Jump on this bandwagon & take a free ride on their ad dollars
Steve’s breakdown: The ‘Vote Every Day’ campaign from 25 brands urges support for cause-driven companies. Great idea! Now it’s your turn to start agreeing with the cause and, by association, reap the benefits. So jump on it kemosabe!
YOUR CLIENTS, USE: A group of Certified B Corps brands have launched “Vote Every Day,” a campaign that focuses on the idea that consumers can vote for the issues they care most about when they choose what to purchase, where to work and which companies to do business with, according to details provided to Marketing Dive.
The campaign includes digital video and display ads. The ad copy is themed around voting, including “Vote With Your Soap” and “It’s Not a Cash Register. It’s a Ballot Box.”
B Corps are businesses that have been certified as meeting environmental and social standards by the nonprofit B Lab, as well as public transparency and legal accountability. “Vote Every Day,” from Fortnight Collective, includes 25 B Corps, including Unilever brands Seventh Generation, Ben & Jerry’s and Sundial Brands, as well as Danone North America, Cabot, Patagonia, Amalgamated Bank, Kickstarter, Leesa, Athleta and others.
The B Corps campaign is one of the most coordinated examples to date of marketers linking their corporate responsibility efforts to their bottom line. The strategy could be a winner given how consumers — especially younger ones — are demanding that brands take a position on social and political issues, especially in the current divisive climate, and letting a brand’s stance on issues impact their purchases. Following last week’s midterm elections, “Vote Every Day” is making the case that consumers can actually vote for the values and issues they care most about with their everyday purchases and through the businesses that they support. Certified B Corps are committed to eliminating inequality, lowering poverty levels, promoting healthier environments and creating high-quality jobs.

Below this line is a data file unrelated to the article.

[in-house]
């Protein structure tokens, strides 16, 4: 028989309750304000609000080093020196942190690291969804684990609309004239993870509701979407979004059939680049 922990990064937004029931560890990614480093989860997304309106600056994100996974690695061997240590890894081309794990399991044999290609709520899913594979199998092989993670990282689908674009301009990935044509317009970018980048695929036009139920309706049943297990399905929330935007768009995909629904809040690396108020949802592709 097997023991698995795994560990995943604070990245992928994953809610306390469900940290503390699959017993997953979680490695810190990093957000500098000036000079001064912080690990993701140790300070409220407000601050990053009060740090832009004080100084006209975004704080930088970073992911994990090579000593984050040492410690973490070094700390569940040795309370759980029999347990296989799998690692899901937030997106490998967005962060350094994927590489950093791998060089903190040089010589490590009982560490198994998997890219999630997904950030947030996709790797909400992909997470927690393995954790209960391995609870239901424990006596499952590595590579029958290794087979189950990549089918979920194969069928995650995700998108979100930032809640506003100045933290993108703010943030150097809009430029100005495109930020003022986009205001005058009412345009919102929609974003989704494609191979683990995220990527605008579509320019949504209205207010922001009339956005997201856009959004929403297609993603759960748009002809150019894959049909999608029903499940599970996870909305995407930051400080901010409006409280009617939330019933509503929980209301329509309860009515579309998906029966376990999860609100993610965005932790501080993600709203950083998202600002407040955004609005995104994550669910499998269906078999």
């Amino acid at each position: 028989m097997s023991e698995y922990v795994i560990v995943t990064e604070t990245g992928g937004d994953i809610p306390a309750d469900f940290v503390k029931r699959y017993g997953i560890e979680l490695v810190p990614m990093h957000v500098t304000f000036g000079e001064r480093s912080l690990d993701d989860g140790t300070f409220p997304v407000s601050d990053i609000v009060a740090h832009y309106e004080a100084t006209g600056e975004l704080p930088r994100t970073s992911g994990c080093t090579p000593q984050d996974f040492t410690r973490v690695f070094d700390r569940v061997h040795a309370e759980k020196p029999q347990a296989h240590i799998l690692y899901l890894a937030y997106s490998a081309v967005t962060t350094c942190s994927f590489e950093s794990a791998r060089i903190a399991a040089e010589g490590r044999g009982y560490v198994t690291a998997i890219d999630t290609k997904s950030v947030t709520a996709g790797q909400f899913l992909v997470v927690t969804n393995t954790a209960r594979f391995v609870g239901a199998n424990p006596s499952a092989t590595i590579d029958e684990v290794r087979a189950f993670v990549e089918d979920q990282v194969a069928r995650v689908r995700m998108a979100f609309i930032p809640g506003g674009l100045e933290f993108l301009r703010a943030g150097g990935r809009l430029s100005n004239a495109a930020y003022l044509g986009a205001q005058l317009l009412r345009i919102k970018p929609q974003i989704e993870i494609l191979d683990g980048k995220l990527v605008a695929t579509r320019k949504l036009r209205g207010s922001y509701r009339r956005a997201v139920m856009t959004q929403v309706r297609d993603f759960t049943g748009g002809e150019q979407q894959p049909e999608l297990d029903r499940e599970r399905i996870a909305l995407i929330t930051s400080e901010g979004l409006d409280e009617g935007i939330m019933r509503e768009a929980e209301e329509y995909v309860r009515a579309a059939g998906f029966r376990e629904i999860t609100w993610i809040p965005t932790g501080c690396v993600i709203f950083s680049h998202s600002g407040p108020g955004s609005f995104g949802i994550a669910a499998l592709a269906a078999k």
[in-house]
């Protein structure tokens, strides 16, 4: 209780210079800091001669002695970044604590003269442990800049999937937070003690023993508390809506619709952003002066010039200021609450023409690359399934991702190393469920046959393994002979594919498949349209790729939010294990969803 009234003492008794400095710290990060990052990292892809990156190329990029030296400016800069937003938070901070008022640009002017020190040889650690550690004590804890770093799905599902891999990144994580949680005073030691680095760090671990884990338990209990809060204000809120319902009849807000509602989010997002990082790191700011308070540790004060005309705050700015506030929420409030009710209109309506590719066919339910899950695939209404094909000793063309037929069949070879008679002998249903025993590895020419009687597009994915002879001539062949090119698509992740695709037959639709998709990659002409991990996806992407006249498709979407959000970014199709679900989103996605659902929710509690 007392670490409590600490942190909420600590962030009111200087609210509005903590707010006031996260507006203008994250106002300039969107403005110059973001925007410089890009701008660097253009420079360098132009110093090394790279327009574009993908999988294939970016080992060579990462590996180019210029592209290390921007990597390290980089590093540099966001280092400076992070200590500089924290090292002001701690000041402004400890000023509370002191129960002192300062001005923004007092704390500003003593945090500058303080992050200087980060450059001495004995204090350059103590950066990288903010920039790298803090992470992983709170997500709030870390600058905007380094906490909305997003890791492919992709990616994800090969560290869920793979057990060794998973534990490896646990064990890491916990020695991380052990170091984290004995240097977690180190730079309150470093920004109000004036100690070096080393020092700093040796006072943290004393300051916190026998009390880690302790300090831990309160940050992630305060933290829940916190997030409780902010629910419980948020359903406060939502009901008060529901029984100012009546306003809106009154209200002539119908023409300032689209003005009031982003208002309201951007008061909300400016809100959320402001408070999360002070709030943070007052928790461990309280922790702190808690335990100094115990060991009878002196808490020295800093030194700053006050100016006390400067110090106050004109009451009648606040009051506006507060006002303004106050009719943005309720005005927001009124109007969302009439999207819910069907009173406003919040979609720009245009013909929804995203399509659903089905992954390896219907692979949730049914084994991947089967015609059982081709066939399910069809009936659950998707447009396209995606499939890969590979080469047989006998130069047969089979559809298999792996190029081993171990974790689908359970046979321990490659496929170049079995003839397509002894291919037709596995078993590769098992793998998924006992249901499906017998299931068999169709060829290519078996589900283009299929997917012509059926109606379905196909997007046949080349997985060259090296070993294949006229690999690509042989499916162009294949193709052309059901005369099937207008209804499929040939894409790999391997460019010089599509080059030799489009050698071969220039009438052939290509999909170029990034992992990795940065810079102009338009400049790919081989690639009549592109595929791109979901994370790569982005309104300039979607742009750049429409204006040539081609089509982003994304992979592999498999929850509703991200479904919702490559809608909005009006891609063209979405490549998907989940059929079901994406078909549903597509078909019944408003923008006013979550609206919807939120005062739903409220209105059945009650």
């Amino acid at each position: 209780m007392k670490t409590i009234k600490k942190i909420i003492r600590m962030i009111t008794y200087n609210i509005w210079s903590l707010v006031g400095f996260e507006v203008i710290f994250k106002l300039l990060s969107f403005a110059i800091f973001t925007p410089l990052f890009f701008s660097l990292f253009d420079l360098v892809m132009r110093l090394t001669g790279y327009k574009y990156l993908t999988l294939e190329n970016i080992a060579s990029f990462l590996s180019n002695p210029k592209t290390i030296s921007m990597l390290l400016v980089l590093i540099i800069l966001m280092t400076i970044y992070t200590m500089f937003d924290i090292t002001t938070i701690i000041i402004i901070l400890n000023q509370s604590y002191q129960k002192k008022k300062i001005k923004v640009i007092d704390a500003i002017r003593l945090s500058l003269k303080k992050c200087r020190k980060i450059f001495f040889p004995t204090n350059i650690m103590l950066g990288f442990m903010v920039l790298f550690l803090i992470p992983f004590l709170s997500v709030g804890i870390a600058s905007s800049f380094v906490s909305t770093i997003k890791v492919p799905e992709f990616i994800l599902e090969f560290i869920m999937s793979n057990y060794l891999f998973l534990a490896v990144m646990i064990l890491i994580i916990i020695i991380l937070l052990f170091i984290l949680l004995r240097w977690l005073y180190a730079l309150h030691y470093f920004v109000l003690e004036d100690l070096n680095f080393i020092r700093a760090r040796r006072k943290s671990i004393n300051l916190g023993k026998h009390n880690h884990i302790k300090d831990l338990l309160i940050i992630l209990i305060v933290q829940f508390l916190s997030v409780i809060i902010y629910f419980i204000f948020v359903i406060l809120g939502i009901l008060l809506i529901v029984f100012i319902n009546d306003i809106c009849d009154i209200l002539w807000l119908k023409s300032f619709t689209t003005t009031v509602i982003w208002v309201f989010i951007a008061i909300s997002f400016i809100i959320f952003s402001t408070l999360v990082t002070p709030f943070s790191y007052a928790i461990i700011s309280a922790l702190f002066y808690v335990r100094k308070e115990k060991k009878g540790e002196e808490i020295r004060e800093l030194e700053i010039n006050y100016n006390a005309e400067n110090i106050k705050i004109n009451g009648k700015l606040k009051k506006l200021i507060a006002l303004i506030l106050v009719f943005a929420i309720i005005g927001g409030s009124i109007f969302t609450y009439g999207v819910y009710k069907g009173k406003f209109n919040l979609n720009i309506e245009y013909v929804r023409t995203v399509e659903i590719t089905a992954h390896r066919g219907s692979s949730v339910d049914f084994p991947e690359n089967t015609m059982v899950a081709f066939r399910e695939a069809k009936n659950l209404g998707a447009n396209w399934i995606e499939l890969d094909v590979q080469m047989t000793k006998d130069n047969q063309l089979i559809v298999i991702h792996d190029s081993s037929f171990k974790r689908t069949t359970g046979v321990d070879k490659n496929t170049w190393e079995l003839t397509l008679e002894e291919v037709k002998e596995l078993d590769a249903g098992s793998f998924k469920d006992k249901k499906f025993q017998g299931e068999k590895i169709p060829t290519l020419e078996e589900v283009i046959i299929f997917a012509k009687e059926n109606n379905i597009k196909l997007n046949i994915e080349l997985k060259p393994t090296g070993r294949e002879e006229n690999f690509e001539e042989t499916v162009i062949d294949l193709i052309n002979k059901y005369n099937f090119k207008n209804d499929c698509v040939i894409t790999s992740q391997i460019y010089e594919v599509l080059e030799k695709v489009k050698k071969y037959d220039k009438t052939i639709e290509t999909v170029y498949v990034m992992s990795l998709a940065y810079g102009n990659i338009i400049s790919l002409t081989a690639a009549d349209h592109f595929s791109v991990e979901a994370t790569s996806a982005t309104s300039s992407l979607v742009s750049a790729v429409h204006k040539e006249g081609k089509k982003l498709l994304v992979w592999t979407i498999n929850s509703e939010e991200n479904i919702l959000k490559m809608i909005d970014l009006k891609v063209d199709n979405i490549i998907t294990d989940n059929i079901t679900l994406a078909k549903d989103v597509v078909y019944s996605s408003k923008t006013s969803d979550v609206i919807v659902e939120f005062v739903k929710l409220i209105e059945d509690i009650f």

Nearly two-thirds, or 64%, of consumers worldwide now purchase from or boycott brands based on their stance on social or political issues, according to the 2018 Edelman Earned Brand study. The number is a 13-point increase over last year. Also, 53% of consumers think brands can do more to solve problems than governments and are equally likely to express purchase intent after a “values-led communication” compared to a product-focused message.
The big-name brands involved, including Ben & Jerry’s and Patagonia, are setting an example for others to follow in becoming more cause-driven. Research has shown that brands with a high sense of purpose have seen brand valuation jump 175% over the past 12 years, compared to the median growth rate of 86%, according to Kantar Consulting research. About two-thirds of millennials and Gen Zers prefer brands that stand for something and have a point of view.
A noteworthy example is Nike’s recent “Just Do It” campaign featuring Colin Kaepernick. Nike is not a member of B Corps and took a big risk by featuring the NFL player who helped lead protests against police brutality by taking a knee during the national anthem, but the campaign resonated with consumers. Nike saw a 17% increase in foot traffic at 242 stores during the week after Labor Day, following the campaign’s launch, compared to the same time period in 2017, according to a Foursquare analysis. Online sales jumped 31% in the weekend following the campaign, per an Edison Trends analysis.